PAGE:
Home > Research > Publications & Outputs > Complementarity of dung beetle species with dif...

Electronic data

  • Menendez_et_al_SBB_final_version

    Rights statement: This is the author’s version of a work that was accepted for publication in Soil Biology and Biochemistry. Changes resulting from the publishing process, such as peer review, editing, corrections, structural formatting, and other quality control mechanisms may not be reflected in this document. Changes may have been made to this work since it was submitted for publication. A definitive version was subsequently published in Soil Biology and Biochemistry, 92, 2016 DOI: 10.1016/j.soilbio.2015.10.004

    Accepted author manuscript, 294 KB, PDF document

    Available under license: CC BY-NC-ND: Creative Commons Attribution-NonCommercial-NoDerivatives 4.0 International License

Links

Text available via DOI:

View graph of relations

Complementarity of dung beetle species with different functional behaviours influence dung–soil carbon cycling

Research output: Contribution to journalJournal articlepeer-review

Published
<mark>Journal publication date</mark>01/2016
<mark>Journal</mark>Soil Biology and Biochemistry
Volume92
Number of pages7
Pages (from-to)142-148
Publication StatusPublished
Early online date19/10/15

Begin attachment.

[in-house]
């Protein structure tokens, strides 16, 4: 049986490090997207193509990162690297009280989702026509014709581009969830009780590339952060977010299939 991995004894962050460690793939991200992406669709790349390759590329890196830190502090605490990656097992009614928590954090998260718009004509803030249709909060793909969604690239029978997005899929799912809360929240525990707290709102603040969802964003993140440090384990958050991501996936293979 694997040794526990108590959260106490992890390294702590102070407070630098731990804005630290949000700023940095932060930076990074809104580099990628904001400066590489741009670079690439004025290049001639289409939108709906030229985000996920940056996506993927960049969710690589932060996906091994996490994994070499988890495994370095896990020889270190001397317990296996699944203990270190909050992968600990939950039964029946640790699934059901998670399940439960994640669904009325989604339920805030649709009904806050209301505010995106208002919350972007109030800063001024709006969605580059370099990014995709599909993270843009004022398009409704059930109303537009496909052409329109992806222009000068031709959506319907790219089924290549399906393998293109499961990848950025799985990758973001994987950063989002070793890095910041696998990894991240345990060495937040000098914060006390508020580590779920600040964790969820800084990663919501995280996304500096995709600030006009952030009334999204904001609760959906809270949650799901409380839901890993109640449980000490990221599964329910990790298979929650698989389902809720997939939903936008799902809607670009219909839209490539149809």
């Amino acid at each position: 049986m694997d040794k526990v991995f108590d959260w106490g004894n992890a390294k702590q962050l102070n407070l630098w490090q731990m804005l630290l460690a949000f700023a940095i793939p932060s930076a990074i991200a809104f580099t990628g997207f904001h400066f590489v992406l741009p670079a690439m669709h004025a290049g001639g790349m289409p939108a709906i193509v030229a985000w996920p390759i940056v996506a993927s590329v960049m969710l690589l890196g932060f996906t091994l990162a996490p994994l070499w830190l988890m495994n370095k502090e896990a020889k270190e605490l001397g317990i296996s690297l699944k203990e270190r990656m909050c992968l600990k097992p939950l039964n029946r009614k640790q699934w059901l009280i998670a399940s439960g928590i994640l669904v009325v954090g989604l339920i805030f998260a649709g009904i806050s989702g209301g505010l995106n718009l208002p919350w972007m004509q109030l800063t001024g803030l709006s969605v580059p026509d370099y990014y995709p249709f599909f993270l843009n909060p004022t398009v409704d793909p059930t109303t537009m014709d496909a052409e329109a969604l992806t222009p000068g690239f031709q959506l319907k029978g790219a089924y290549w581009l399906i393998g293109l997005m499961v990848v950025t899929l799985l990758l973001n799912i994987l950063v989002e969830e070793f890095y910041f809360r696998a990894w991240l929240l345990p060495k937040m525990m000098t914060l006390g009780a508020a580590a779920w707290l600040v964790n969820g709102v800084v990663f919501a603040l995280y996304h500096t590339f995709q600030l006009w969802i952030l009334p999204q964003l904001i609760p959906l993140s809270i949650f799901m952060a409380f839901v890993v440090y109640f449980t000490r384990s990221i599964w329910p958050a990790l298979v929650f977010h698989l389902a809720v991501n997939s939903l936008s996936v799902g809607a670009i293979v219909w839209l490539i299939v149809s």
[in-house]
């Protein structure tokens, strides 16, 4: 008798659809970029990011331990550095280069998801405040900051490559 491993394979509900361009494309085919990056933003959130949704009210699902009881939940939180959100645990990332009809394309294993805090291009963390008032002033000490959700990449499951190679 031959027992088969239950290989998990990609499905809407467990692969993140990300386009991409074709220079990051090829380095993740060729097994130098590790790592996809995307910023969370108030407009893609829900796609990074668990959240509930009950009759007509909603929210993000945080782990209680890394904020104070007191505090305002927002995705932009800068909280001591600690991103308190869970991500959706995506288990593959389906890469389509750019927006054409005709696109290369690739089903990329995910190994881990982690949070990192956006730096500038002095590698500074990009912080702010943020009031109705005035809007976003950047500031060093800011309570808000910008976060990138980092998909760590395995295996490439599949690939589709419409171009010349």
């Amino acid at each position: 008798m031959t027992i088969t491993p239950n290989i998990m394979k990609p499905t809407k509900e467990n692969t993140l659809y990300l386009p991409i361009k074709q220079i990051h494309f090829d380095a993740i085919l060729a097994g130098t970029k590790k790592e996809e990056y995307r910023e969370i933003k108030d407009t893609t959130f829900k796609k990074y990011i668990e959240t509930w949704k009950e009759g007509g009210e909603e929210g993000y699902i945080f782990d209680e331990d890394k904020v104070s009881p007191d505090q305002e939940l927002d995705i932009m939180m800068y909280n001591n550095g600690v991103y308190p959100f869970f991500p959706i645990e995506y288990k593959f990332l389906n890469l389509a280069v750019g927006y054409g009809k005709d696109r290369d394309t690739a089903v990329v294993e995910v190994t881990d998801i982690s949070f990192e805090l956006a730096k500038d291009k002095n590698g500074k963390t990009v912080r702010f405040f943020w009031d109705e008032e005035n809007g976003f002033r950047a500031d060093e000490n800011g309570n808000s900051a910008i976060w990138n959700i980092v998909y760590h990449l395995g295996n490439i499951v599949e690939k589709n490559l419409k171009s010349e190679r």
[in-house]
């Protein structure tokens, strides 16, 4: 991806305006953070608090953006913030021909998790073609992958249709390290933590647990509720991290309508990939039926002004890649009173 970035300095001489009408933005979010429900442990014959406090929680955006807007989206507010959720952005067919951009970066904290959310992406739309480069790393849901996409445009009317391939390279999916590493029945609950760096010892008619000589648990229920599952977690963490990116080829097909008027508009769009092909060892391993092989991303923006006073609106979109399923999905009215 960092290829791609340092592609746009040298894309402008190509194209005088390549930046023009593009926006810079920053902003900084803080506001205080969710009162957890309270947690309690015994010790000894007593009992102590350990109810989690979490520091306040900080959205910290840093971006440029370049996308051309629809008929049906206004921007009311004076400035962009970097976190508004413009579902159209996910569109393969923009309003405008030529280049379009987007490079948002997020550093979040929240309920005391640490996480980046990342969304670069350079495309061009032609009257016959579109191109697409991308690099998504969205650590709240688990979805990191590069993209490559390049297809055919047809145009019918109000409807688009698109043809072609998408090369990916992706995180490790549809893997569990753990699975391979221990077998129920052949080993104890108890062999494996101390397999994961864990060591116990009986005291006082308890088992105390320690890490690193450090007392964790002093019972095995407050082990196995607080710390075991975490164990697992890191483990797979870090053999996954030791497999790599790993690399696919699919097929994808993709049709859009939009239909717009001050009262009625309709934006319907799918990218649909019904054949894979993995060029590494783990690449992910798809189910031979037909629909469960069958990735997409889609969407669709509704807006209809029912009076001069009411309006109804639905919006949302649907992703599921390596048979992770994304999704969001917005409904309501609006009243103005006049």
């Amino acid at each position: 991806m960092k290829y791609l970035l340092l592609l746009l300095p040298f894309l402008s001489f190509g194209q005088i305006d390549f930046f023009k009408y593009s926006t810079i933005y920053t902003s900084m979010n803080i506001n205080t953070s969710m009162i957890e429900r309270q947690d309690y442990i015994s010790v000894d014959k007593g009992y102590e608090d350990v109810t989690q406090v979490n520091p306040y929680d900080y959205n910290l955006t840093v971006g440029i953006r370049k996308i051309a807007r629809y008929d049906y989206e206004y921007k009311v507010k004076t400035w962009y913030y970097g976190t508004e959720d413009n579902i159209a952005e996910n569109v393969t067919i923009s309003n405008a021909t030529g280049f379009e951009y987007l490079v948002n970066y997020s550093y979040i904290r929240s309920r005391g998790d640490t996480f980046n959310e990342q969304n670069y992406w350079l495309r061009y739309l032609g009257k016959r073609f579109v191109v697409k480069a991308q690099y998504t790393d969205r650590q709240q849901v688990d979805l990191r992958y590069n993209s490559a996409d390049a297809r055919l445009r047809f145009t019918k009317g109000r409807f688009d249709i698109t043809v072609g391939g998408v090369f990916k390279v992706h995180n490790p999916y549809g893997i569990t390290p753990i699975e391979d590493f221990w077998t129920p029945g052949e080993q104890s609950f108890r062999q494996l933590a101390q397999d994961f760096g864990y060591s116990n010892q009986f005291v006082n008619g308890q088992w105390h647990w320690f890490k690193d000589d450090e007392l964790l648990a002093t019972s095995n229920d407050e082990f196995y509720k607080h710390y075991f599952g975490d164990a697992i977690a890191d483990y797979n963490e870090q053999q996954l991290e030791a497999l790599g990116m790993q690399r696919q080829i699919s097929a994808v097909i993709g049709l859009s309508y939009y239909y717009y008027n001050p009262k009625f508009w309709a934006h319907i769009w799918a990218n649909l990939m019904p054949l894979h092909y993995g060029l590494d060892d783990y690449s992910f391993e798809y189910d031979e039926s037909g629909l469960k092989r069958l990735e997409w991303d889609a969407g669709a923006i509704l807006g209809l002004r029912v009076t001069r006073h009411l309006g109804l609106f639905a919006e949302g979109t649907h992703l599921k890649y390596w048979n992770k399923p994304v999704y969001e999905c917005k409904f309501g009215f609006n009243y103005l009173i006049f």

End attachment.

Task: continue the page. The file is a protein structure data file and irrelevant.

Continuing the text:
<mark>Original language</mark>English

Abstract

Decomposition of large ungulate herbivore dung and its subsequent incorporation into the soil play key roles in carbon and nutrient cycling and are important for grassland productivity. Dung beetles contribute to the initial breakdown and transport of organic matter from the dung into the soil but how they interact with the microbial community to modify decomposition processes remains poorly understood.

Using a mesocosm experiment, we investigated the individual and interactive effect of two dung beetle species with contrasting functional behaviour (dweller species: Agrilinus ater (De Geer 1774) vs. tunneler species: Typhaeus typhoeus (Linneaus 1758)) on dung C cycling (CO2 fluxes and C transfer through the soil profile) and resultant effects on microbial activity and biomass in the soil.

Both dung beetle species contributed significantly to dung removal, reducing the C lost through microbial respiration from the whole mesocosm. However, C concentrations measured in leachates from the mesocosm were only significantly higher in the presence of the tunneler species, indicating that tunnelling activity was required to increase C transfer down the soil profile. The combined effect of the two dung beetle species resulted in the highest soil microbial respiration from the soil and in particular in the 2–10 cm depth increment, suggesting positive complementarity effects between species with different functional behaviour.

We conclude that the return of C in the form of dung in grasslands, coupled with the activity of a functionally diverse dung beetle assemblage, could result in short term fluctuations in soil microbial activity with important consequences for soil C cycling.

Bibliographic note

This is the author’s version of a work that was accepted for publication in Soil Biology and Biochemistry. Changes resulting from the publishing process, such as peer review, editing, corrections, structural formatting, and other quality control mechanisms may not be reflected in this document. Changes may have been made to this work since it was submitted for publication. A definitive version was subsequently published in Soil Biology and Biochemistry, 92, 2016 DOI: 10.1016/j.soilbio.2015.10.004